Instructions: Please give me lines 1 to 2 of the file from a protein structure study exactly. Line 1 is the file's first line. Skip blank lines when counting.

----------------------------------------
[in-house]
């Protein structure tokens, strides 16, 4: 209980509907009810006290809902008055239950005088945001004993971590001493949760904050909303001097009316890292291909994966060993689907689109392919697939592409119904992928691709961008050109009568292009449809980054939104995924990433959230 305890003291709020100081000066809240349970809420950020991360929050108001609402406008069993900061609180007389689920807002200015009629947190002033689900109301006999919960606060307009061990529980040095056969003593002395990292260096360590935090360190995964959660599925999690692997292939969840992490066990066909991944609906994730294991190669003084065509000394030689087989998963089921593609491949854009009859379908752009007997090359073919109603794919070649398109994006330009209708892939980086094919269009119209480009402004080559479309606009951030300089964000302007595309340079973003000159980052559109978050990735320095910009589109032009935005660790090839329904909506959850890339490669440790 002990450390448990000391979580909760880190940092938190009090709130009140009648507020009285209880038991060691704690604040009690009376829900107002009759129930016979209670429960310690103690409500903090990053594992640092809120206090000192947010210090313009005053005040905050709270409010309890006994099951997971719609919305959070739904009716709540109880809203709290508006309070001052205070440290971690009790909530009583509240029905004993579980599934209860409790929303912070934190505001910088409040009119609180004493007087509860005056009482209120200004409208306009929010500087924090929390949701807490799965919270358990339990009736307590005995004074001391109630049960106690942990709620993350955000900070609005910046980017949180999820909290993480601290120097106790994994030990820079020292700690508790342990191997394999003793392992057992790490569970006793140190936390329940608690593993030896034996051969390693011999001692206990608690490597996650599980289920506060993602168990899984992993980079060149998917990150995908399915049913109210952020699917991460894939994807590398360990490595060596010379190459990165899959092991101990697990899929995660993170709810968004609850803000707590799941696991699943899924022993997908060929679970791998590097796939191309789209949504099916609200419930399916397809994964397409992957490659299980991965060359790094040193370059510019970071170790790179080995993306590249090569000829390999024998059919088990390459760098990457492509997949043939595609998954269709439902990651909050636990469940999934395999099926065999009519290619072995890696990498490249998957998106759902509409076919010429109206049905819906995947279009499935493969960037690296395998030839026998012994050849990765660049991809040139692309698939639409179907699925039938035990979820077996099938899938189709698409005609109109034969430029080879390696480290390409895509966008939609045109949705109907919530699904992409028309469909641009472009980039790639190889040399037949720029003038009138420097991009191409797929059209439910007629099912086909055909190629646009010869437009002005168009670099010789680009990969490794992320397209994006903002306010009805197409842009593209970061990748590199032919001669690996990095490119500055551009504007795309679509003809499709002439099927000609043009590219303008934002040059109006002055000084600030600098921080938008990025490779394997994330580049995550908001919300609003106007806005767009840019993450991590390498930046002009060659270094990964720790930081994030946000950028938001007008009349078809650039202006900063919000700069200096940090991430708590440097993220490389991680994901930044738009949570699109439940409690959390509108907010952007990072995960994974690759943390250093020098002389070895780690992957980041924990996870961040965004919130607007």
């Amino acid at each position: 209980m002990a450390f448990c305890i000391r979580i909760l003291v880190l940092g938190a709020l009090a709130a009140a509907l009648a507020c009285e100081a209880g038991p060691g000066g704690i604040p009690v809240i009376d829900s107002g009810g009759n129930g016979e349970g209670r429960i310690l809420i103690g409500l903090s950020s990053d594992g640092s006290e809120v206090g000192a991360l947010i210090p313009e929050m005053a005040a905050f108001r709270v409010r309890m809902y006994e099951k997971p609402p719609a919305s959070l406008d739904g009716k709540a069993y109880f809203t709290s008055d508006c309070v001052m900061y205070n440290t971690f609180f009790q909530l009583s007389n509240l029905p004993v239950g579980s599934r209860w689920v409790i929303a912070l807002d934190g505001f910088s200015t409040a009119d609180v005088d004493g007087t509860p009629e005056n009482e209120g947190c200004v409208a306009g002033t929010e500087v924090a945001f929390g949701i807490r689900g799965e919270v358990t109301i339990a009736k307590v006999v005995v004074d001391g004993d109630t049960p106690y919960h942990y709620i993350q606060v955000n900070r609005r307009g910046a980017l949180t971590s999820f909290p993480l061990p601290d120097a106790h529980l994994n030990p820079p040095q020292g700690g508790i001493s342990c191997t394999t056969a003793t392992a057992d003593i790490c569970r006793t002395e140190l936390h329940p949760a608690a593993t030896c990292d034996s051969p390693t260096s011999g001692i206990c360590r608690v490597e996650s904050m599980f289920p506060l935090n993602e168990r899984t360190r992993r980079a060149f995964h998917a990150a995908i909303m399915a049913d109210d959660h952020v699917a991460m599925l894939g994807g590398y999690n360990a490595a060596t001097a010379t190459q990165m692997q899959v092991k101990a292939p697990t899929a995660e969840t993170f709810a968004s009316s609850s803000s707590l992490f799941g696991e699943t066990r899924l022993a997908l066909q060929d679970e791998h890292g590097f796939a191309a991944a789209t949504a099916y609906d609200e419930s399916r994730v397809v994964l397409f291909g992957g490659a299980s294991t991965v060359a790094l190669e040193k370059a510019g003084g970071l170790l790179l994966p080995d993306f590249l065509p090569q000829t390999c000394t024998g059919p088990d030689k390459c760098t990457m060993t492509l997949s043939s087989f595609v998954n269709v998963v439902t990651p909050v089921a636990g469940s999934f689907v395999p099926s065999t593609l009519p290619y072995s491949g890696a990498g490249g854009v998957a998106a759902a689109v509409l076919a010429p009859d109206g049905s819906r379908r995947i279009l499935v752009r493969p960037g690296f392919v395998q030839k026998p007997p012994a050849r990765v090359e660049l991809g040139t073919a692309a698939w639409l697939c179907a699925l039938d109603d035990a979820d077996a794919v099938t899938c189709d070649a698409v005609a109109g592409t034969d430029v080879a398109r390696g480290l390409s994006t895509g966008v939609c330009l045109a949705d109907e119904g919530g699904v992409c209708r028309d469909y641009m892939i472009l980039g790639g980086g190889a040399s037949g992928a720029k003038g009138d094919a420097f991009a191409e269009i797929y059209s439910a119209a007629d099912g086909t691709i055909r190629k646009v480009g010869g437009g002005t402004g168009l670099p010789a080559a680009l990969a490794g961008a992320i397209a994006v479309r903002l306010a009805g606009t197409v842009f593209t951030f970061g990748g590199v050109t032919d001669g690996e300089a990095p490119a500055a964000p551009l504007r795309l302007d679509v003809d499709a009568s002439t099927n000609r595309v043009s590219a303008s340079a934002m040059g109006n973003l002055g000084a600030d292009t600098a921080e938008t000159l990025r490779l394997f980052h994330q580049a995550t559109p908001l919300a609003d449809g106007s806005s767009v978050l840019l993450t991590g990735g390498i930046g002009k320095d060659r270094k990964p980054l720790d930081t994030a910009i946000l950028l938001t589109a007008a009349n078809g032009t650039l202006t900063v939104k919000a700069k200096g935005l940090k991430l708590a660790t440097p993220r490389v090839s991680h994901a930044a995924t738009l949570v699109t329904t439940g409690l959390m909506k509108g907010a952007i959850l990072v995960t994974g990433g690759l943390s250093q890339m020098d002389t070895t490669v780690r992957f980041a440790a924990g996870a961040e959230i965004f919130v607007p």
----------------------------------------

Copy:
[in-house]
């Protein structure tokens, strides 16, 4: 209980509907009810006290809902008055239950005088945001004993971590001493949760904050909303001097009316890292291909994966060993689907689109392919697939592409119904992928691709961008050109009568292009449809980054939104995924990433959230 305890003291709020100081000066809240349970809420950020991360929050108001609402406008069993900061609180007389689920807002200015009629947190002033689900109301006999919960606060307009061990529980040095056969003593002395990292260096360590935090360190995964959660599925999690692997292939969840992490066990066909991944609906994730294991190669003084065509000394030689087989998963089921593609491949854009009859379908752009007997090359073919109603794919070649398109994006330009209708892939980086094919269009119209480009402004080559479309606009951030300089964000302007595309340079973003000159980052559109978050990735320095910009589109032009935005660790090839329904909506959850890339490669440790 002990450390448990000391979580909760880190940092938190009090709130009140009648507020009285209880038991060691704690604040009690009376829900107002009759129930016979209670429960310690103690409500903090990053594992640092809120206090000192947010210090313009005053005040905050709270409010309890006994099951997971719609919305959070739904009716709540109880809203709290508006309070001052205070440290971690009790909530009583509240029905004993579980599934209860409790929303912070934190505001910088409040009119609180004493007087509860005056009482209120200004409208306009929010500087924090929390949701807490799965919270358990339990009736307590005995004074001391109630049960106690942990709620993350955000900070609005910046980017949180999820909290993480601290120097106790994994030990820079020292700690508790342990191997394999003793392992057992790490569970006793140190936390329940608690593993030896034996051969390693011999001692206990608690490597996650599980289920506060993602168990899984992993980079060149998917990150995908399915049913109210952020699917991460894939994807590398360990490595060596010379190459990165899959092991101990697990899929995660993170709810968004609850803000707590799941696991699943899924022993997908060929679970791998590097796939191309789209949504099916609200419930399916397809994964397409992957490659299980991965060359790094040193370059510019970071170790790179080995993306590249090569000829390999024998059919088990390459760098990457492509997949043939595609998954269709439902990651909050636990469940999934395999099926065999009519290619072995890696990498490249998957998106759902509409076919010429109206049905819906995947279009499935493969960037690296395998030839026998012994050849990765660049991809040139692309698939639409179907699925039938035990979820077996099938899938189709698409005609109109034969430029080879390696480290390409895509966008939609045109949705109907919530699904992409028309469909641009472009980039790639190889040399037949720029003038009138420097991009191409797929059209439910007629099912086909055909190629646009010869437009002005168009670099010789680009990969490794992320397209994006903002306010009805197409842009593209970061990748590199032919001669690996990095490119500055551009504007795309679509003809499709002439099927000609043009590219303008934002040059109006002055000084600030600098921080938008990025490779394997994330580049995550908001919300609003106007806005767009840019993450991590390498930046002009060659270094990964720790930081994030946000950028938001007008009349078809650039202006900063919000700069200096940090991430708590440097993220490389991680994901930044738009949570699109439940409690959390509108907010952007990072995960994974690759943390250093020098002389070895780690992957980041924990996870961040965004919130607007």